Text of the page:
of little consequence to the student, and of no interest to the teacher.
From the very beginning of his legal career the future lawyer is made to feel that the field of criminal law is not the one in which to exercise his best talents. Both the school curriculum and popular sentiment strengthen this prejudice. To the community at large our criminal courts have come to mean places where criminals are sentenced or rogues saved on technicalities; they have ceased to be centers of justice, where innocent men are saved and guilty men tried according to the law of the land. Hence has arisen the popular belief (despite the rule that the accused shall be considered innocent until his guilt is proved), shared in a measure by the bench and bar, that every man accused of crime is criminal and depraved, and that, therefore, contact with him should be avoided. Thus the criminal lawyer, who necessarily must come in touch with such alleged crime and depravity, is practically ostracized not only from the community but also from the civil forum.
The existence of such prejudice against the criminal bar is most deplorable. Men of ability and position will shun criminal practice, leaving the field clear to unscrupulous shysters. Let it be remembered that to a man charged with the commission of a crime and deprived of his liberty the lawyer appears a savior; that the accused is practically at his lawyer's mercy, being under most trying duress and very easily influenced. The temptation for unprofessional dealing is here at its highest, because of the manifest advantage of the lawyer who is able, or whom the client believes to be able, to unlock the prison doors. It takes men of more than ordinary fiber to persistently resist such temptation in all its forms. Hence the necessity of upright and learned men at the criminal bar. But how few are our great criminal practitioners! How often have I heard lawyers, too young and clientless to allow themselves preferences, declare most decidedly that they were willing to do anything "except criminal law"! They had been trained to look upon it not merely as inferior but as degrading practice. Yet it is common knowledge that in European countries, where less boast is made of inalienable rights, it is the ambition of all lawyers to get a reputation at the criminal bar. It is there, in fact, that reputations are made.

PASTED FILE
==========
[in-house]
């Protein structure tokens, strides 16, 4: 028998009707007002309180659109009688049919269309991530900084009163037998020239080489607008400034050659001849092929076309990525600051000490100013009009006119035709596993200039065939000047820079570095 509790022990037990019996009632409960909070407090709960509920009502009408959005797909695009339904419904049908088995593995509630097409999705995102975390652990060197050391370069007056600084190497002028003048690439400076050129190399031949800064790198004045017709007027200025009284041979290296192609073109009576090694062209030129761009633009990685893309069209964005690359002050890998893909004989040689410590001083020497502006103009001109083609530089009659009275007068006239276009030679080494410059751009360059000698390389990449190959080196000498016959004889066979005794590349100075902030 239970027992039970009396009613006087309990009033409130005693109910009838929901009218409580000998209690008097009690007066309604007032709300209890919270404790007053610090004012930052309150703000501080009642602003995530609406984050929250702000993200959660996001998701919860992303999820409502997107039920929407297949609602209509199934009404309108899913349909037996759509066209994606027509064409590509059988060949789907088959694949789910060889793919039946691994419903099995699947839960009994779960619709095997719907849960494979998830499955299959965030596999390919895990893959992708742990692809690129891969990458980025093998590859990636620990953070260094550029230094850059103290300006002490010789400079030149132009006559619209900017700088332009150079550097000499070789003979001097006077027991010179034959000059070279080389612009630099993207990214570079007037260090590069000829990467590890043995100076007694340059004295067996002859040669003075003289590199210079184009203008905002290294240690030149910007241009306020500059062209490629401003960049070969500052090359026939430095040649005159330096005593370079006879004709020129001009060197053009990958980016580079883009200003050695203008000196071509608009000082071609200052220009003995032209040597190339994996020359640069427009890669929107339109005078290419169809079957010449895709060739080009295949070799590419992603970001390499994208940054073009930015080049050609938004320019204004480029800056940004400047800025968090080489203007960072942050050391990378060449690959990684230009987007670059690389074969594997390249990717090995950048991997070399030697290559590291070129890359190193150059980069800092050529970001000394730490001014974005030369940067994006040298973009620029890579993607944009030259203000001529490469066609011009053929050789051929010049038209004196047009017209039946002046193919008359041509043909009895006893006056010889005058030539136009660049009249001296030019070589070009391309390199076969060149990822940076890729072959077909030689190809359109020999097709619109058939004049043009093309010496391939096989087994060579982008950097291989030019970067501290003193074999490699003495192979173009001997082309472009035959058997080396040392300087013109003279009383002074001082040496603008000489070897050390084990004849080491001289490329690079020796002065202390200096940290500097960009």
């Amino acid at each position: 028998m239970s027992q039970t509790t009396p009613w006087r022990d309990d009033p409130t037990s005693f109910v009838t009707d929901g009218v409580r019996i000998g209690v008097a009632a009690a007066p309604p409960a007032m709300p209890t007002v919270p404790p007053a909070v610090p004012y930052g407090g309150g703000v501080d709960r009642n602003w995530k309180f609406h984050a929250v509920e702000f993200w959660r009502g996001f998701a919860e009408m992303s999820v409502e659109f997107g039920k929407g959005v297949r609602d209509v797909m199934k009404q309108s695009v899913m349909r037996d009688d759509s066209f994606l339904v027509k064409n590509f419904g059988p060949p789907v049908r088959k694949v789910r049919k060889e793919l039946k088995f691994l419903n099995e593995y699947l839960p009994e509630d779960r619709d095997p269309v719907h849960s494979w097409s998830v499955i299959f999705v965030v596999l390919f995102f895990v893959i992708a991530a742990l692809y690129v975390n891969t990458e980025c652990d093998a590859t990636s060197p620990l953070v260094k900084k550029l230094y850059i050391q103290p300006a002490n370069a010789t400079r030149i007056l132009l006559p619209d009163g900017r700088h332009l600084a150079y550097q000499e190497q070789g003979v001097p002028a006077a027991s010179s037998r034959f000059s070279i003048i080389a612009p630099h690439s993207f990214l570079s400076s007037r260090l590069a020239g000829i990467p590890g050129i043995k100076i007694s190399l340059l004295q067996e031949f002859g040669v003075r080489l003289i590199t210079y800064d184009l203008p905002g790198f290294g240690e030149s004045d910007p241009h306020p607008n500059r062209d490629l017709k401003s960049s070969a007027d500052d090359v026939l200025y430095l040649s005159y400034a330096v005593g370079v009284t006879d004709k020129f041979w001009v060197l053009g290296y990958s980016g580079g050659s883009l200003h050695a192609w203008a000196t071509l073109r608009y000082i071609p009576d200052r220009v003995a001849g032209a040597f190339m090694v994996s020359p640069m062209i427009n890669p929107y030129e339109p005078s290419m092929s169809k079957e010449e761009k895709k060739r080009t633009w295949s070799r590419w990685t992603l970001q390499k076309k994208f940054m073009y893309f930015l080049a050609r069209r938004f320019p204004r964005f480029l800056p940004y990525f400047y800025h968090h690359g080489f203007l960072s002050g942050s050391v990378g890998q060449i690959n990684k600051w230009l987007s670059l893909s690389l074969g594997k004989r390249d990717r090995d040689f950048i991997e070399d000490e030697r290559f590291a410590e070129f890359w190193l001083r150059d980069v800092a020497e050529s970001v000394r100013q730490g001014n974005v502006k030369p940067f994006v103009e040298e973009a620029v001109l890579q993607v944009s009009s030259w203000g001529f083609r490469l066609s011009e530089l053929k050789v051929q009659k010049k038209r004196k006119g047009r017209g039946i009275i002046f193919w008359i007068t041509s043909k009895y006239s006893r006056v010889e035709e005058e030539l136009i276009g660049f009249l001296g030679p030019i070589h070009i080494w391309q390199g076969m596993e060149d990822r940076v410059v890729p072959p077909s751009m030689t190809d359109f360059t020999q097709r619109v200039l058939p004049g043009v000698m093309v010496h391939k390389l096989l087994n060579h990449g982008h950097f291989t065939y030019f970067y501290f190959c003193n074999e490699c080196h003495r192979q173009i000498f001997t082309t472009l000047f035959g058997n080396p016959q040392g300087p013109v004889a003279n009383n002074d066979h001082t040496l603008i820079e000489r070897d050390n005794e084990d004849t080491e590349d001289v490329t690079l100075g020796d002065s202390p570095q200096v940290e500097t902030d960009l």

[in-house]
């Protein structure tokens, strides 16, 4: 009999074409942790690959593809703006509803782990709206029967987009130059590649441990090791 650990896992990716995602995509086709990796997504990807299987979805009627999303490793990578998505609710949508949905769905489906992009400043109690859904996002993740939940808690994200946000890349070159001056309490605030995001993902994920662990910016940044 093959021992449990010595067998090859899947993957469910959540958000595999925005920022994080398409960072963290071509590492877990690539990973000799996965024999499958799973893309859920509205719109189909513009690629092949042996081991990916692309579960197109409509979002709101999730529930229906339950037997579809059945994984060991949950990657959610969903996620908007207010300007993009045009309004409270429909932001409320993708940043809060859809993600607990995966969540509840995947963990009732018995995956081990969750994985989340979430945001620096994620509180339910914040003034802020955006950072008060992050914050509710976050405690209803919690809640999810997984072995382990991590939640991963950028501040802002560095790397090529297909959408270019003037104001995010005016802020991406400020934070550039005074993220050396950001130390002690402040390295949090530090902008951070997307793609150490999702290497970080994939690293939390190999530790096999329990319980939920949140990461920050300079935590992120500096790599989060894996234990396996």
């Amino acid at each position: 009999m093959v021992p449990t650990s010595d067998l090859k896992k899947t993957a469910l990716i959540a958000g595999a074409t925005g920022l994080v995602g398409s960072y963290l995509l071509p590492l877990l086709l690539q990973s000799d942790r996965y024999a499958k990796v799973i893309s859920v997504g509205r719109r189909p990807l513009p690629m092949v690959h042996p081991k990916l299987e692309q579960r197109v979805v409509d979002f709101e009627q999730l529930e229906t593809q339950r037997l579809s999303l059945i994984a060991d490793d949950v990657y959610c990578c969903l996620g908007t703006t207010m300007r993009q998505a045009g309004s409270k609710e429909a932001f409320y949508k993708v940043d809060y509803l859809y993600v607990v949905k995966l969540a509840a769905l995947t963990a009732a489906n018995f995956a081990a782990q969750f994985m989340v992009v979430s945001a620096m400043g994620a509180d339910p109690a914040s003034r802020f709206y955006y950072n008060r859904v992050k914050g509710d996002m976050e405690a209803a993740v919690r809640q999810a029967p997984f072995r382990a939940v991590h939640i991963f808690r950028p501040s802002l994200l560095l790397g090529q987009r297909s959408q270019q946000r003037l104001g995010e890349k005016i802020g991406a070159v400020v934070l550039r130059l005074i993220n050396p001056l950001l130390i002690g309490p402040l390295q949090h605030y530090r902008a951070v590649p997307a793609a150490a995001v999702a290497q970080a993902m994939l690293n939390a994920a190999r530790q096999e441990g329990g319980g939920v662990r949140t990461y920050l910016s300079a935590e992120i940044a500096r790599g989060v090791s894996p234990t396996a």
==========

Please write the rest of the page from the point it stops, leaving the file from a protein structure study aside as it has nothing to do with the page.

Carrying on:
It is likewise in those countries where many would make us believe that life, liberty, and property are not as sacredly guarded as in our own country, that the criminal laws are a constant object of scholarly study and investigation. The great progress made in the study of crime, the building up of a criminal science and